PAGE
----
Procrastination: Why You Do Procrastinate and How to Overcome It?

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Procrastination occurs when work that must be completed at a specific time is postponed for no apparent reason. These tasks are frequently overlooked and completed at the last minute. However, for a variety of reasons, some people put off important tasks and never finish them. This situation causes a number of problems. Procrastination is also regarded as a negative behavior because doing things at the last minute frequently has a negative impact on life and the individual. Prioritizing a lower priority task over a higher priority task is another definition of procrastination. Procrastination rises after the age of 20 and then declines. Procrastination behavior does not have a single structure. Procrastination is made up of three components: behavioral, cognitive, and emotional.

The Behavioral Component is concerned with the beginning, continuation, and completion of tasks. In the behavioral part, there is the issue of avoiding necessary work in order to do work that is more pleasurable. A behavioral component is the avoidance of studying and watching TV shows instead.

The Cognitive Component is the deliberate decision to postpone despite knowing the dangers and negative consequences of procrastination. This component inquires as to why a person chooses procrastination even though they are aware that it will have a negative impact on their life.

The Emotional Component focuses on how a person's procrastination affects how they feel and is linked to anxiety and worry. This component is related to the fact that procrastination is caused by a variety of emotional factors.

Procrastination Types

The various types of postponement are classified into four categories. Academic procrastination is the most well-known type of procrastination. Academic procrastination occurs when students postpone or leave their academic work and duties until the last minute. Academic procrastination leads to issues such as dropping out, failing classes, having a low grade point average, and being expelled from school. Procrastination in routine tasks, on the other hand, means having difficulty scheduling daily tasks, and avoiding daily routines. Delaying decision-making is the second most common type of procrastination. Procrastination is the delay of decision-making in conflicting situations or when faced with multiple options. The final type of procrastination is compulsive procrastination. This type of person puts off both decision-making and necessary tasks.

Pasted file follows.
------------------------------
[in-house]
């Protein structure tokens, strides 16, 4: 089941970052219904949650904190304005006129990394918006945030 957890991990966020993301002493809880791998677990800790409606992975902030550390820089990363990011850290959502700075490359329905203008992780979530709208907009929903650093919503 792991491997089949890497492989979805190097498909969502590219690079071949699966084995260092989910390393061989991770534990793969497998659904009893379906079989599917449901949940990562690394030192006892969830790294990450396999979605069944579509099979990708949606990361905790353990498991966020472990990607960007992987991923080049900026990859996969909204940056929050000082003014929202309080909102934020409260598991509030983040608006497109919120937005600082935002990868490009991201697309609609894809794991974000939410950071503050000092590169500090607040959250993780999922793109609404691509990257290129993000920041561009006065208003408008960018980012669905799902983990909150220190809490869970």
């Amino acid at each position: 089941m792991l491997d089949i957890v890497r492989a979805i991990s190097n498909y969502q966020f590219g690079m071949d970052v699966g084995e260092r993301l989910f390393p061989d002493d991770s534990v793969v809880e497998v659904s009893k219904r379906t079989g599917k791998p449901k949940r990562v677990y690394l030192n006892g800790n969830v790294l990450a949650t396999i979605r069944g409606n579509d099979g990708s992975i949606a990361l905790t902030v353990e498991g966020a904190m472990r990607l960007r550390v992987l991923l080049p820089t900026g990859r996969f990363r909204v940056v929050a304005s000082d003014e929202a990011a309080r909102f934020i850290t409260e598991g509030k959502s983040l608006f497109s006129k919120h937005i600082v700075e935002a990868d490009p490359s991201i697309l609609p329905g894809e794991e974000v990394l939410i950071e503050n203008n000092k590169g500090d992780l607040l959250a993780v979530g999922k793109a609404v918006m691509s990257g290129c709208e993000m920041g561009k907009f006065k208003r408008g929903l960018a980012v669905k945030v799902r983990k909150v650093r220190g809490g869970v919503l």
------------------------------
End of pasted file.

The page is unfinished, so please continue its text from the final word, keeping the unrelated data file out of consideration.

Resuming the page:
Why Do We Procrastinate?

  • Short-term enjoyment
  • Disliking the task
  • Laziness
  • Exam anxiety
  • Low self-esteem
  • Lack of self-regulation
  • Learned helplessness
  • Perfectionism
  • Fear of failure
  • Poor time management
  • Reluctance

How Do We Deal With Procrastination?

  • Perfectionism and intolerance are two issues that must be addressed.
  • There are issues that need to be addressed, such as disliking the task, not feeling responsible, being concerned about being judged, and lacking self-confidence.
  • Time management should be improved. Setting short goals and spreading them out over realistic time frames can help with this.
  • It is critical to ensure that the goals set are attainable.
  • It is necessary to address the issue of feeling inadequate and unsuccessful.

To deal with procrastination, one must first understand themselves. It is necessary to consider characteristics such as feeling unsuccessful and being a perfectionist, and to make changes in thought and behavior. When time management and goal-setting techniques fail, going to therapy can help to speed up and ease the process.


  • Long, B., Demir, A. (2015). Procrastination: Types, Components, Demographic Factors and Cultural Differences, Ege Eğitim Dergisi, 16(1):106-121.
*The articles on our site do not provide medical advice and are for informational purposes only. A disorder cannot be diagnosed based on the articles. A disorder can only be diagnosed by a psychiatrist.